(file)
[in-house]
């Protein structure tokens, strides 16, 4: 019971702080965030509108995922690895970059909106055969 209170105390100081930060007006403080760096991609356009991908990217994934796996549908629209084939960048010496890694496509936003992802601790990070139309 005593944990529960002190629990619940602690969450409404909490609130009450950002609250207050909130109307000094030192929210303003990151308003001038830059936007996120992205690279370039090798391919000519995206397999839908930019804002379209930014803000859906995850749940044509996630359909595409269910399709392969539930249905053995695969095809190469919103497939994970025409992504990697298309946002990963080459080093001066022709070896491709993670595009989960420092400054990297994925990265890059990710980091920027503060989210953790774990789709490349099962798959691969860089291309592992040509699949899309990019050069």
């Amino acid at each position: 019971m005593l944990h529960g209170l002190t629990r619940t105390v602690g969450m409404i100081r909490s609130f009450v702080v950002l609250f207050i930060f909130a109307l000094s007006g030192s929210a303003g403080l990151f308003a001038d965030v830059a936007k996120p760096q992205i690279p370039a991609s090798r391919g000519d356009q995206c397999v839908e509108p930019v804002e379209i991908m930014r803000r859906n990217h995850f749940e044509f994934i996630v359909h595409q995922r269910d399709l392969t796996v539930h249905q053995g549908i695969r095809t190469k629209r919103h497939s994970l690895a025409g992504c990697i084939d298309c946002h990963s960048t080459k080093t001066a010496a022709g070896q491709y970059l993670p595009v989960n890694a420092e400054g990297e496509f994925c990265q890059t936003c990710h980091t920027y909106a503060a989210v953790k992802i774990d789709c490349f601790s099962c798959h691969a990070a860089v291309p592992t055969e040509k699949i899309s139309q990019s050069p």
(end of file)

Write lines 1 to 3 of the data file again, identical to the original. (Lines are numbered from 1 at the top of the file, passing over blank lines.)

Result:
[in-house]
């Protein structure tokens, strides 16, 4: 019971702080965030509108995922690895970059909106055969 209170105390100081930060007006403080760096991609356009991908990217994934796996549908629209084939960048010496890694496509936003992802601790990070139309 005593944990529960002190629990619940602690969450409404909490609130009450950002609250207050909130109307000094030192929210303003990151308003001038830059936007996120992205690279370039090798391919000519995206397999839908930019804002379209930014803000859906995850749940044509996630359909595409269910399709392969539930249905053995695969095809190469919103497939994970025409992504990697298309946002990963080459080093001066022709070896491709993670595009989960420092400054990297994925990265890059990710980091920027503060989210953790774990789709490349099962798959691969860089291309592992040509699949899309990019050069």
């Amino acid at each position: 019971m005593l944990h529960g209170l002190t629990r619940t105390v602690g969450m409404i100081r909490s609130f009450v702080v950002l609250f207050i930060f909130a109307l000094s007006g030192s929210a303003g403080l990151f308003a001038d965030v830059a936007k996120p760096q992205i690279p370039a991609s090798r391919g000519d356009q995206c397999v839908e509108p930019v804002e379209i991908m930014r803000r859906n990217h995850f749940e044509f994934i996630v359909h595409q995922r269910d399709l392969t796996v539930h249905q053995g549908i695969r095809t190469k629209r919103h497939s994970l690895a025409g992504c990697i084939d298309c946002h990963s960048t080459k080093t001066a010496a022709g070896q491709y970059l993670p595009v989960n890694a420092e400054g990297e496509f994925c990265q890059t936003c990710h980091t920027y909106a503060a989210v953790k992802i774990d789709c490349f601790s099962c798959h691969a990070a860089v291309p592992t055969e040509k699949i899309s139309q990019s050069p």